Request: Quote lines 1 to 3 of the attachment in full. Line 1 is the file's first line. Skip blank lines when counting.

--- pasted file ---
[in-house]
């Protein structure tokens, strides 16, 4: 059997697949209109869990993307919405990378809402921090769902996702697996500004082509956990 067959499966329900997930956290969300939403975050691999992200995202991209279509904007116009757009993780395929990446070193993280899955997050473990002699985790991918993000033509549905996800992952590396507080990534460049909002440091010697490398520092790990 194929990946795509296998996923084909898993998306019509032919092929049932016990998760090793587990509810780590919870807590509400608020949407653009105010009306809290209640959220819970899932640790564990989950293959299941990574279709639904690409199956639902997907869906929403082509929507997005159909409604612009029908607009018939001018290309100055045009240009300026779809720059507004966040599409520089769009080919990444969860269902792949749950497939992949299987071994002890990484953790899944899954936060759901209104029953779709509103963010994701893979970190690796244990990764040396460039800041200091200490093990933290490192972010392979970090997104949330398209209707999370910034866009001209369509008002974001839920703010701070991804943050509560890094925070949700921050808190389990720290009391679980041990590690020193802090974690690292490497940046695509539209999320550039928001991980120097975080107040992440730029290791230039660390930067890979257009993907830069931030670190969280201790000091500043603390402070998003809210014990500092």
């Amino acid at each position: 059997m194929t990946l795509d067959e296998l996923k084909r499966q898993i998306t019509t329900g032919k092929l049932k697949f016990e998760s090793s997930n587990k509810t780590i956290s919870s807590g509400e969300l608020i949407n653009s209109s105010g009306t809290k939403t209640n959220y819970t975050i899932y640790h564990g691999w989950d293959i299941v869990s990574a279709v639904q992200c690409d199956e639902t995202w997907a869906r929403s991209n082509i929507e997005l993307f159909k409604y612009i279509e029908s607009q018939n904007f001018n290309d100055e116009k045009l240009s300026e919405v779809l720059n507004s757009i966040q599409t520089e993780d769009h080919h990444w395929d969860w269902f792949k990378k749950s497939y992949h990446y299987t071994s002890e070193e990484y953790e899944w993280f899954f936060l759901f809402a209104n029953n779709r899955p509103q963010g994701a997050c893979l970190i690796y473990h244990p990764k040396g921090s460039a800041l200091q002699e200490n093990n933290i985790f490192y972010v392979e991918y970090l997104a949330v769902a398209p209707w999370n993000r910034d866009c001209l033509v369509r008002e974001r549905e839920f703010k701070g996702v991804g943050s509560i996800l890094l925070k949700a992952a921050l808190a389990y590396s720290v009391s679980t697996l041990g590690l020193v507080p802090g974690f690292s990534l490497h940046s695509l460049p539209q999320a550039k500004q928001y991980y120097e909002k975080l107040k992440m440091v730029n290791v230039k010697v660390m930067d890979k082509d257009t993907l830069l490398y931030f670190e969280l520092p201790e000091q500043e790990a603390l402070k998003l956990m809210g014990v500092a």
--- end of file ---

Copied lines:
[in-house]
């Protein structure tokens, strides 16, 4: 059997697949209109869990993307919405990378809402921090769902996702697996500004082509956990 067959499966329900997930956290969300939403975050691999992200995202991209279509904007116009757009993780395929990446070193993280899955997050473990002699985790991918993000033509549905996800992952590396507080990534460049909002440091010697490398520092790990 194929990946795509296998996923084909898993998306019509032919092929049932016990998760090793587990509810780590919870807590509400608020949407653009105010009306809290209640959220819970899932640790564990989950293959299941990574279709639904690409199956639902997907869906929403082509929507997005159909409604612009029908607009018939001018290309100055045009240009300026779809720059507004966040599409520089769009080919990444969860269902792949749950497939992949299987071994002890990484953790899944899954936060759901209104029953779709509103963010994701893979970190690796244990990764040396460039800041200091200490093990933290490192972010392979970090997104949330398209209707999370910034866009001209369509008002974001839920703010701070991804943050509560890094925070949700921050808190389990720290009391679980041990590690020193802090974690690292490497940046695509539209999320550039928001991980120097975080107040992440730029290791230039660390930067890979257009993907830069931030670190969280201790000091500043603390402070998003809210014990500092």
């Amino acid at each position: 059997m194929t990946l795509d067959e296998l996923k084909r499966q898993i998306t019509t329900g032919k092929l049932k697949f016990e998760s090793s997930n587990k509810t780590i956290s919870s807590g509400e969300l608020i949407n653009s209109s105010g009306t809290k939403t209640n959220y819970t975050i899932y640790h564990g691999w989950d293959i299941v869990s990574a279709v639904q992200c690409d199956e639902t995202w997907a869906r929403s991209n082509i929507e997005l993307f159909k409604y612009i279509e029908s607009q018939n904007f001018n290309d100055e116009k045009l240009s300026e919405v779809l720059n507004s757009i966040q599409t520089e993780d769009h080919h990444w395929d969860w269902f792949k990378k749950s497939y992949h990446y299987t071994s002890e070193e990484y953790e899944w993280f899954f936060l759901f809402a209104n029953n779709r899955p509103q963010g994701a997050c893979l970190i690796y473990h244990p990764k040396g921090s460039a800041l200091q002699e200490n093990n933290i985790f490192y972010v392979e991918y970090l997104a949330v769902a398209p209707w999370n993000r910034d866009c001209l033509v369509r008002e974001r549905e839920f703010k701070g996702v991804g943050s509560i996800l890094l925070k949700a992952a921050l808190a389990y590396s720290v009391s679980t697996l041990g590690l020193v507080p802090g974690f690292s990534l490497h940046s695509l460049p539209q999320a550039k500004q928001y991980y120097e909002k975080l107040k992440m440091v730029n290791v230039k010697v660390m930067d890979k082509d257009t993907l830069l490398y931030f670190e969280l520092p201790e000091q500043e790990a603390l402070k998003l956990m809210g014990v500092a």